Two Aim High Alums in Partnership to Build San Francisco’s Largest Community Farm
Aim High alum Faheem Carter, 29, graduated from Lick-Wilmerding’s Aim High Campus in 2006 with a goal to grow his own food, particularly fresh vegetables and fruits. Born and raised in Bayview-Hunters Point, as a kid, Faheem felt “there was no access to fresh foods, but rather liquor stores and fast food joints.” This made him long for what was possible. “I wanted to have healthy food in a community that lacked it.” Little did he know that his passion would galvanize his community to join him in those efforts and share in his vision of bringing food justice and education to students and the broader community.
While in college, Faheem met Ted Fang, a community organizer working in Bayview-Hunters Point. Ted was immediately struck by Faheem’s tenacity. “Faheem was 22 and attending City College at the time,” he recounts. “He said to me, ‘I want to get a planter box, and if I can get a box, maybe the kids will see that I’m planting some stuff, and maybe we can get something going.’” It was Faheem’s passion and drive that encouraged Ted to organize a community garden and support Faheem’s mission of growing fresh produce locally.
After a long search, fellow Aim High alum (’92) and former Bayview-Hunters Point Supervisor Malia Cohen helped locate the perfect parcel of land for the project: a one-acre abandoned lot located on top of a functioning Caltrain tunnel. Surrounded by single-family homes and a dense population of diverse residents, the location was ideal for a garden they hoped would serve the community. Working with Supervisor Cohen and the Caltrain Board of Directors, the site was granted to the community with a long-term lease, free of charge.
“When we got the plot of land, it was a mess,” Ted says. Faheem and Ted were joined by dozens of committed Bayview residents, many elderly Chinese immigrants who didn’t speak English. Together, they worked for two years to clean up the site. The Florence Fang Community Garden broke ground in 2014, with Faheem as Resident Farmer. Within the garden, Faheem founded and operates the Bayview Black Organic Farmers Program which “provides farmers with plots and gardening tools to grow their very own organic, non-GMO vegetables.” The program’s ultimate goal is to support and heal the Black community’s relationship with food and land, and to ensure that the neighborhood has access to nutritious and sustainably grown food.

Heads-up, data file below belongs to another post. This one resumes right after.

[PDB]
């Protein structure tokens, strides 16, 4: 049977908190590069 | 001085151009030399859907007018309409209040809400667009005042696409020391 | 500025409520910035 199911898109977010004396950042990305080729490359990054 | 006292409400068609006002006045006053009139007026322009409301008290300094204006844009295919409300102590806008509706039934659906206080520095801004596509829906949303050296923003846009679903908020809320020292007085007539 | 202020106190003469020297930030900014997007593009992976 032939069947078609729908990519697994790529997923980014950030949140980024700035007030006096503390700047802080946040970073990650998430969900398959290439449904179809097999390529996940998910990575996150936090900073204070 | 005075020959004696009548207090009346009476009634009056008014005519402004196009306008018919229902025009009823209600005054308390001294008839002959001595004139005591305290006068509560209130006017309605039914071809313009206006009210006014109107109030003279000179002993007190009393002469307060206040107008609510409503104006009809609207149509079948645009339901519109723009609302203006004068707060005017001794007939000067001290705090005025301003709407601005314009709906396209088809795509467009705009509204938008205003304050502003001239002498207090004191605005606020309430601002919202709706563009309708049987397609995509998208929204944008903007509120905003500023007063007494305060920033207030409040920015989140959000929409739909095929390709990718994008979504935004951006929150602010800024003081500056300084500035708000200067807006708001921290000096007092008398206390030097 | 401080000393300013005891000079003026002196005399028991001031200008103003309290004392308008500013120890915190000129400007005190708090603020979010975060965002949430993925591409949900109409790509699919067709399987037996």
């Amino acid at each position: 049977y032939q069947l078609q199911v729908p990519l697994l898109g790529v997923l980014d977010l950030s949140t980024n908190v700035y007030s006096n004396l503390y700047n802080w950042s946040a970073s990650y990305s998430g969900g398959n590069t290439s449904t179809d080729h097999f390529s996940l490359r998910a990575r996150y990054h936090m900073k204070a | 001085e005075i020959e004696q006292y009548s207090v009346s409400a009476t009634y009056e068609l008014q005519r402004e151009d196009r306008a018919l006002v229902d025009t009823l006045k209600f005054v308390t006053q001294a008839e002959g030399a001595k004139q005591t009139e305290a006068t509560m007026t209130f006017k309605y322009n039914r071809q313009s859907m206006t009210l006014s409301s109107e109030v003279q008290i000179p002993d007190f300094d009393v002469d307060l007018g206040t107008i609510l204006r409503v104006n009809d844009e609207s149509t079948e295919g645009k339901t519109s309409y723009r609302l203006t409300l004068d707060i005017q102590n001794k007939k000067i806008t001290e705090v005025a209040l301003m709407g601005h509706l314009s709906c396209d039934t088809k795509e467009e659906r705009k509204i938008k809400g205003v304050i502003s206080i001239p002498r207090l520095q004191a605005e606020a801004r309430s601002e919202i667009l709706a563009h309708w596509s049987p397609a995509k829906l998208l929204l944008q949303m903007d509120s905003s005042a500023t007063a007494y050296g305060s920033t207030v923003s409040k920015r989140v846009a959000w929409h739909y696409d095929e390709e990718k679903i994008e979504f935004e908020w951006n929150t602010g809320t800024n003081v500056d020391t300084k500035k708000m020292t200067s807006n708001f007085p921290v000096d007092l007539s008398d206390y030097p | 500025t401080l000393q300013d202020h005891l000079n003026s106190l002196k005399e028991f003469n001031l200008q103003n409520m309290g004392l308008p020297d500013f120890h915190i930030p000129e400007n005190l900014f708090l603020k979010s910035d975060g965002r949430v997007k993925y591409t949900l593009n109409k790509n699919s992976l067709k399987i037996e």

Faheem is appreciative of the foundation Aim High provided him as a student. “I like how I had three or four classes a day, and I enjoyed playing basketball.” Aim High encouraged him to think about his future and the ways in which he could support his community. He believes in a greater vision for food justice education in his neighborhood. When asked about his long-term vision for the garden, he said his goal was to open a learning center where students could engage and build more awareness about food justice, nutrition and sustainability.
As a young student in the classroom, Faheem felt that the transferability of skills to the real world was limited. He dreams of a future where students could work in the garden while also growing their own plants at home. By doing so, students would understand the full ecosystem and the importance of gardening. By empowering students to grow their own food and engage in the physical activity of gardening, they can take ownership of the food they eat. Faheem wants the Bayview to “have a lot of flowers and vegetables…where people can learn about plants and where kids can see and touch different plants and where people can buy fresh vegetables.” He encourages kids to “work hard, believe in yourself” and know that “change starts with you.”
Faheem and the Florence Fang Community Farm are now working to build a Bayview Food Justice System with the farm as a model for how local youth and residents can grow their own food, distribute that food within the Bayview neighborhood to restaurants, corner stores and individual homes, and then cook and eat these Bayview grown vegetables at family dinner tables right in the neighborhood.
Thank you, Faheem, Ted, Johnny and Alicia, and others who made it possible for the Aim High staff to learn more about the farm’s history and to observe the vibrant community it’s built around it.
If you would like to give back to or volunteer at the farm, we invite you to sign up here!